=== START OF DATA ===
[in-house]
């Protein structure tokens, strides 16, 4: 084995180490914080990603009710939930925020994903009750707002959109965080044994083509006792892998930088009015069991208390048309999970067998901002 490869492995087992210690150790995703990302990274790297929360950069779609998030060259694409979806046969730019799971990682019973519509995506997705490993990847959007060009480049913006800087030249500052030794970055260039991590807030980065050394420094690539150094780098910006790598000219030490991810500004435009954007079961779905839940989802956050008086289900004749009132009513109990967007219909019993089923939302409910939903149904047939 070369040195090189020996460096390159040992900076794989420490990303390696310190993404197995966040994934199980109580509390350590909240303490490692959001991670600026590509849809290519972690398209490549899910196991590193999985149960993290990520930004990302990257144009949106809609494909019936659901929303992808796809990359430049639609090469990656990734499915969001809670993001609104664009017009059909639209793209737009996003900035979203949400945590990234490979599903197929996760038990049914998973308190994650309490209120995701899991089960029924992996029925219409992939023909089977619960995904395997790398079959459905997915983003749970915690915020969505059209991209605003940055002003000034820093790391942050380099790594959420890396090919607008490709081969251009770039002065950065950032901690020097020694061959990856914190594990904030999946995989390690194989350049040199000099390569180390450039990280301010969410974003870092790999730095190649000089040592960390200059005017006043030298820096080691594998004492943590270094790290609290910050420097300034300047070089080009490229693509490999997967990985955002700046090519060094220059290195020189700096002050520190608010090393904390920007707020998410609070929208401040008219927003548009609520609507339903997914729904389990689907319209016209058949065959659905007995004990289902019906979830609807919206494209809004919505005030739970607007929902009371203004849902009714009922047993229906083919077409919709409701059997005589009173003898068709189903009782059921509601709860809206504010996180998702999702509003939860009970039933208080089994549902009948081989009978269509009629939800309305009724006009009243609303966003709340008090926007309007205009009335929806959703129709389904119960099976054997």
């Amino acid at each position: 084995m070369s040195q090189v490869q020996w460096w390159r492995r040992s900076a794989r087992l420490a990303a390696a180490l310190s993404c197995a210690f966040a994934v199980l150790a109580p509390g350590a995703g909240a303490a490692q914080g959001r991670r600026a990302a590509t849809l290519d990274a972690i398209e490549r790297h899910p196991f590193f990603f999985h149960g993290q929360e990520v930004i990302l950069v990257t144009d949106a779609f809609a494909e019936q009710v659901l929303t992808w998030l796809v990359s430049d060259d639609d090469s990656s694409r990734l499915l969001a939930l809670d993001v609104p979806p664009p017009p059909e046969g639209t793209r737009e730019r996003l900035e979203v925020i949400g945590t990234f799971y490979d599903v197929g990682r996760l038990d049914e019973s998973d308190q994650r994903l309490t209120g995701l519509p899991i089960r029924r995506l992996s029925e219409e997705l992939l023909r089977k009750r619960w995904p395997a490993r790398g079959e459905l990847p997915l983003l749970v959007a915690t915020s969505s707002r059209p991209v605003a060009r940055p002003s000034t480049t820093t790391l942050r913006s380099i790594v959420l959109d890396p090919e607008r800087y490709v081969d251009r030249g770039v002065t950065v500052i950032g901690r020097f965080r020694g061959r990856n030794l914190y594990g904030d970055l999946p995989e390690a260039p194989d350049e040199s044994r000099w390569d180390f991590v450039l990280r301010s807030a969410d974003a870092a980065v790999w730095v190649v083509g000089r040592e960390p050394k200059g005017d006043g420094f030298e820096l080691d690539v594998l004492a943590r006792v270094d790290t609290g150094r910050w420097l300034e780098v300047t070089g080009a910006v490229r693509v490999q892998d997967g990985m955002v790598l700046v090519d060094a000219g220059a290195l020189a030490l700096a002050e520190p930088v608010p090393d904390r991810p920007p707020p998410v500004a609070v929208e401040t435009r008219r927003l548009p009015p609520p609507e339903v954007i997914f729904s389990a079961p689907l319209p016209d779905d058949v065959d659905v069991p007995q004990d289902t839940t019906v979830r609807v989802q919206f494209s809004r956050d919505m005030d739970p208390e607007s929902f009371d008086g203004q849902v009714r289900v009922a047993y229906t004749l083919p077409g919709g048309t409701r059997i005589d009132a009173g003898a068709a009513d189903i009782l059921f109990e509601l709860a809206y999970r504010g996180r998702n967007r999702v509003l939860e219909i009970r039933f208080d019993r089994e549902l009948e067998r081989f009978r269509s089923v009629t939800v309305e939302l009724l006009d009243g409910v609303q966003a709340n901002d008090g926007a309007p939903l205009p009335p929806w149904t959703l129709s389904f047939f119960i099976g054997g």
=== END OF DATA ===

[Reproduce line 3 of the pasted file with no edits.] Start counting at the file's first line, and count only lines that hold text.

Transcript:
């Amino acid at each position: 084995m070369s040195q090189v490869q020996w460096w390159r492995r040992s900076a794989r087992l420490a990303a390696a180490l310190s993404c197995a210690f966040a994934v199980l150790a109580p509390g350590a995703g909240a303490a490692q914080g959001r991670r600026a990302a590509t849809l290519d990274a972690i398209e490549r790297h899910p196991f590193f990603f999985h149960g993290q929360e990520v930004i990302l950069v990257t144009d949106a779609f809609a494909e019936q009710v659901l929303t992808w998030l796809v990359s430049d060259d639609d090469s990656s694409r990734l499915l969001a939930l809670d993001v609104p979806p664009p017009p059909e046969g639209t793209r737009e730019r996003l900035e979203v925020i949400g945590t990234f799971y490979d599903v197929g990682r996760l038990d049914e019973s998973d308190q994650r994903l309490t209120g995701l519509p899991i089960r029924r995506l992996s029925e219409e997705l992939l023909r089977k009750r619960w995904p395997a490993r790398g079959e459905l990847p997915l983003l749970v959007a915690t915020s969505s707002r059209p991209v605003a060009r940055p002003s000034t480049t820093t790391l942050r913006s380099i790594v959420l959109d890396p090919e607008r800087y490709v081969d251009r030249g770039v002065t950065v500052i950032g901690r020097f965080r020694g061959r990856n030794l914190y594990g904030d970055l999946p995989e390690a260039p194989d350049e040199s044994r000099w390569d180390f991590v450039l990280r301010s807030a969410d974003a870092a980065v790999w730095v190649v083509g000089r040592e960390p050394k200059g005017d006043g420094f030298e820096l080691d690539v594998l004492a943590r006792v270094d790290t609290g150094r910050w420097l300034e780098v300047t070089g080009a910006v490229r693509v490999q892998d997967g990985m955002v790598l700046v090519d060094a000219g220059a290195l020189a030490l700096a002050e520190p930088v608010p090393d904390r991810p920007p707020p998410v500004a609070v929208e401040t435009r008219r927003l548009p009015p609520p609507e339903v954007i997914f729904s389990a079961p689907l319209p016209d779905d058949v065959d659905v069991p007995q004990d289902t839940t019906v979830r609807v989802q919206f494209s809004r956050d919505m005030d739970p208390e607007s929902f009371d008086g203004q849902v009714r289900v009922a047993y229906t004749l083919p077409g919709g048309t409701r059997i005589d009132a009173g003898a068709a009513d189903i009782l059921f109990e509601l709860a809206y999970r504010g996180r998702n967007r999702v509003l939860e219909i009970r039933f208080d019993r089994e549902l009948e067998r081989f009978r269509s089923v009629t939800v309305e939302l009724l006009d009243g409910v609303q966003a709340n901002d008090g926007a309007p939903l205009p009335p929806w149904t959703l129709s389904f047939f119960i099976g054997g």